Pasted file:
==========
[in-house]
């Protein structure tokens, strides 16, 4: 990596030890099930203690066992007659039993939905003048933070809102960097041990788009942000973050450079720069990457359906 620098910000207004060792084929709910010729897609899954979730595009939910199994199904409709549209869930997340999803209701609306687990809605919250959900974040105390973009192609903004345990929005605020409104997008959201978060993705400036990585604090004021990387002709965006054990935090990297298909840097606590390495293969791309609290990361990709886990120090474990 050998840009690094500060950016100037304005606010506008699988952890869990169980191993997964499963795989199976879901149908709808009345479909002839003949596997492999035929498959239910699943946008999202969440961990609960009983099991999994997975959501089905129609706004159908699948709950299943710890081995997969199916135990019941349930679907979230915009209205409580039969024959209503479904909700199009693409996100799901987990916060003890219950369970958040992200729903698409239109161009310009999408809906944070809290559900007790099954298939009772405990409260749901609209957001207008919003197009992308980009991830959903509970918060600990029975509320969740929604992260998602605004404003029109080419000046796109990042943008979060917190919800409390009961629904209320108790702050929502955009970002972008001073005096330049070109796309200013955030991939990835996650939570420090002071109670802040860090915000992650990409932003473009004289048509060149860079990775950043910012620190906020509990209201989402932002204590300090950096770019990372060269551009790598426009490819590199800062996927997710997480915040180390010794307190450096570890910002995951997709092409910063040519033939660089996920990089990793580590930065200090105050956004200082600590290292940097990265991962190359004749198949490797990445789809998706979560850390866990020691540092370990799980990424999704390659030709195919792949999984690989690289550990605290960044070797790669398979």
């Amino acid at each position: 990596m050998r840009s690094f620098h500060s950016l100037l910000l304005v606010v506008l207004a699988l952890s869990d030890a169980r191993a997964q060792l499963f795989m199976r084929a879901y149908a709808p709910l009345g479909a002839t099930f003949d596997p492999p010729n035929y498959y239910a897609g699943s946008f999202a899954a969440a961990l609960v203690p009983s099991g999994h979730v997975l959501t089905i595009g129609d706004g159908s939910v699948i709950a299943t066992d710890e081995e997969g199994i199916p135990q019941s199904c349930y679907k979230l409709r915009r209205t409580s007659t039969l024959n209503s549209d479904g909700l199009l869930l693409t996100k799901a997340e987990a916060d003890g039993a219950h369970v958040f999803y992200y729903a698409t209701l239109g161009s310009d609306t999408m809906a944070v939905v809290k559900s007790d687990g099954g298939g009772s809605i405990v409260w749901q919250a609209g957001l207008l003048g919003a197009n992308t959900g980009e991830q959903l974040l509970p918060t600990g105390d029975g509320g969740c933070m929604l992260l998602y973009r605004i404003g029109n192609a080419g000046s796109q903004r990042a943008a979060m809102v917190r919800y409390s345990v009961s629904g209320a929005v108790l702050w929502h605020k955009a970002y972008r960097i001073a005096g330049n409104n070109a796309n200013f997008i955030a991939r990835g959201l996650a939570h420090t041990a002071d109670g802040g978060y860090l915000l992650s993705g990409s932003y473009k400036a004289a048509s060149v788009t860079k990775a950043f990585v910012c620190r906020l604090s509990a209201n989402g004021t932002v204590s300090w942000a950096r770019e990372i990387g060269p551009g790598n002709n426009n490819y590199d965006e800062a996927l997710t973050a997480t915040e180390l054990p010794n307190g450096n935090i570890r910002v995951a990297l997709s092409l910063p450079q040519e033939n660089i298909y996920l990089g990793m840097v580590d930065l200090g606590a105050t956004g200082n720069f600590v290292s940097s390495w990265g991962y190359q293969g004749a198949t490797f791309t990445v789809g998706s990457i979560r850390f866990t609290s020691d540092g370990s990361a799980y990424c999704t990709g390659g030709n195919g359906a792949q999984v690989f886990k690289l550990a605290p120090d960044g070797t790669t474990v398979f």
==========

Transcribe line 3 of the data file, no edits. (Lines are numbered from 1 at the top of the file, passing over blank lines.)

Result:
């Amino acid at each position: 990596m050998r840009s690094f620098h500060s950016l100037l910000l304005v606010v506008l207004a699988l952890s869990d030890a169980r191993a997964q060792l499963f795989m199976r084929a879901y149908a709808p709910l009345g479909a002839t099930f003949d596997p492999p010729n035929y498959y239910a897609g699943s946008f999202a899954a969440a961990l609960v203690p009983s099991g999994h979730v997975l959501t089905i595009g129609d706004g159908s939910v699948i709950a299943t066992d710890e081995e997969g199994i199916p135990q019941s199904c349930y679907k979230l409709r915009r209205t409580s007659t039969l024959n209503s549209d479904g909700l199009l869930l693409t996100k799901a997340e987990a916060d003890g039993a219950h369970v958040f999803y992200y729903a698409t209701l239109g161009s310009d609306t999408m809906a944070v939905v809290k559900s007790d687990g099954g298939g009772s809605i405990v409260w749901q919250a609209g957001l207008l003048g919003a197009n992308t959900g980009e991830q959903l974040l509970p918060t600990g105390d029975g509320g969740c933070m929604l992260l998602y973009r605004i404003g029109n192609a080419g000046s796109q903004r990042a943008a979060m809102v917190r919800y409390s345990v009961s629904g209320a929005v108790l702050w929502h605020k955009a970002y972008r960097i001073a005096g330049n409104n070109a796309n200013f997008i955030a991939r990835g959201l996650a939570h420090t041990a002071d109670g802040g978060y860090l915000l992650s993705g990409s932003y473009k400036a004289a048509s060149v788009t860079k990775a950043f990585v910012c620190r906020l604090s509990a209201n989402g004021t932002v204590s300090w942000a950096r770019e990372i990387g060269p551009g790598n002709n426009n490819y590199d965006e800062a996927l997710t973050a997480t915040e180390l054990p010794n307190g450096n935090i570890r910002v995951a990297l997709s092409l910063p450079q040519e033939n660089i298909y996920l990089g990793m840097v580590d930065l200090g606590a105050t956004g200082n720069f600590v290292s940097s390495w990265g991962y190359q293969g004749a198949t490797f791309t990445v789809g998706s990457i979560r850390f866990t609290s020691d540092g370990s990361a799980y990424c999704t990709g390659g030709n195919g359906a792949q999984v690989f886990k690289l550990a605290p120090d960044g070797t790669t474990v398979f």